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Let’s take a look at the following really useful functions that will help us every day in Excel.

Functions that help with CASE

This set of 3 functions are very handy to use when text has been imported into Excel and it has not arrived in the correct case. Maybe it has gone in with Capital letters and you need lowercase or vice versa.

=LOWER()

This will convert the text inside of a cell, so that it all appears in lowercase.  =UPPER()

This will convert the text inside of a cell, so that it all appears in UPPERCASE.  =PROPER()

This will covert the text inside of a cell, so that it all appears with the first letter of each word in UPPERCASE and the rest of the word in lowercase.  Functions that help tidy up

=TRIM()

This formula will get rid, delete, any spaces that may be present at the start or at the end of the contents of a cell. Again this is very useful when data has been imported from a database where the data entered was not accurate enough for Excel and it may have implications when you are doing sorts and filters.

Below we can see a text in cell A1, it has spaces at the start and at the end of the text. We will use =TRIM() to tidy this up: The spaces before and after the contents of cell A1 have been deleted.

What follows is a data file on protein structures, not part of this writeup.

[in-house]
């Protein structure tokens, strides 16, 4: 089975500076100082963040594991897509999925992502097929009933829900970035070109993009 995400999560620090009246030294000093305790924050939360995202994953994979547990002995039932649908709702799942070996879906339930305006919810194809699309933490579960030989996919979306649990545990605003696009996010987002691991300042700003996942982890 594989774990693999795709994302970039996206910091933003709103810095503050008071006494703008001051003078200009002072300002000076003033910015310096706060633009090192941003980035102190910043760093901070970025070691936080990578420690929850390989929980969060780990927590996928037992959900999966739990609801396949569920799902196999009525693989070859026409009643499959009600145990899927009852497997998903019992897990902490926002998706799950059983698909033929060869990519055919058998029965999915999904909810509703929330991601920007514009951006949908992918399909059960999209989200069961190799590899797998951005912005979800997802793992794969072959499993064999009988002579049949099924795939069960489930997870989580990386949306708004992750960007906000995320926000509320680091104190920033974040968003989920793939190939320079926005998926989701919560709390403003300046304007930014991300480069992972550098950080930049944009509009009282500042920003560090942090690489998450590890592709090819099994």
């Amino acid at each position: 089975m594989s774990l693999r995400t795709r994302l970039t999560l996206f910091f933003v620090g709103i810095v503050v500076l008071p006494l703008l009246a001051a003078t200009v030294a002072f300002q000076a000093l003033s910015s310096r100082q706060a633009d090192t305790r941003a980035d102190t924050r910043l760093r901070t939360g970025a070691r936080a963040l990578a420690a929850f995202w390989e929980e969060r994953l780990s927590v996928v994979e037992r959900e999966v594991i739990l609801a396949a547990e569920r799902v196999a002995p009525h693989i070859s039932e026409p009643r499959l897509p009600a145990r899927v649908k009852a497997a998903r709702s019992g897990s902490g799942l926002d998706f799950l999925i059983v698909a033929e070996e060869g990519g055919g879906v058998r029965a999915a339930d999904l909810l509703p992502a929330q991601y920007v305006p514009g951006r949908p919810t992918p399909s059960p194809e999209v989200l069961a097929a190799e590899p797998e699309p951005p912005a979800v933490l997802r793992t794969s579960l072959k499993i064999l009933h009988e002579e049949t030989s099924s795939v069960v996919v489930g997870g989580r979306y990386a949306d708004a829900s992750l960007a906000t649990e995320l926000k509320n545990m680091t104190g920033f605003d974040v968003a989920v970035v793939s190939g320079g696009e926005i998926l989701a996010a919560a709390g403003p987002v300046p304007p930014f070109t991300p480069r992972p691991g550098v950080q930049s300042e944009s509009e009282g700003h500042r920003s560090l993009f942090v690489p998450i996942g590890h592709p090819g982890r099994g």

Extracting Text

If you would like to extract parts of the contents of a cell, these 3 formulae will help:=LEFT(), =RIGH(), =MID()

Let’s take a look at how these work:  Functions that will check contents are the same:

=EXACT() This formula will help us to ensure that the contents of 2 cells are identical. This formula is case sensitive and will give you a TRUE or FALSE answer like below: Functions that will join the content of two cells into one

=CONCATENATE()

Using the “&” symbol

This formula will allow us to take the contents of a number of cells and join them together. Take for exam the following:  The above formula joins the contents of A1 to the contents of B1 and shows us the join in cell C1. The reason why A1 is absolute (the dollar signs) is because when I drag this formula down it always has to use A1 but the other cell B1 should change to B2, B3 and so on…

If we need to insert a space into the join, for example when joining a title, a first name and a last name, we can use the & symbol instead – it’s actually easier. Let’s take a look:  Break it up to understand it.

Below are each of the formula parts – just add a & between them:

A2 = Mr

” ” = a space

B2 = Henry

” ” = a space

C2 = Goggin

Give them a go!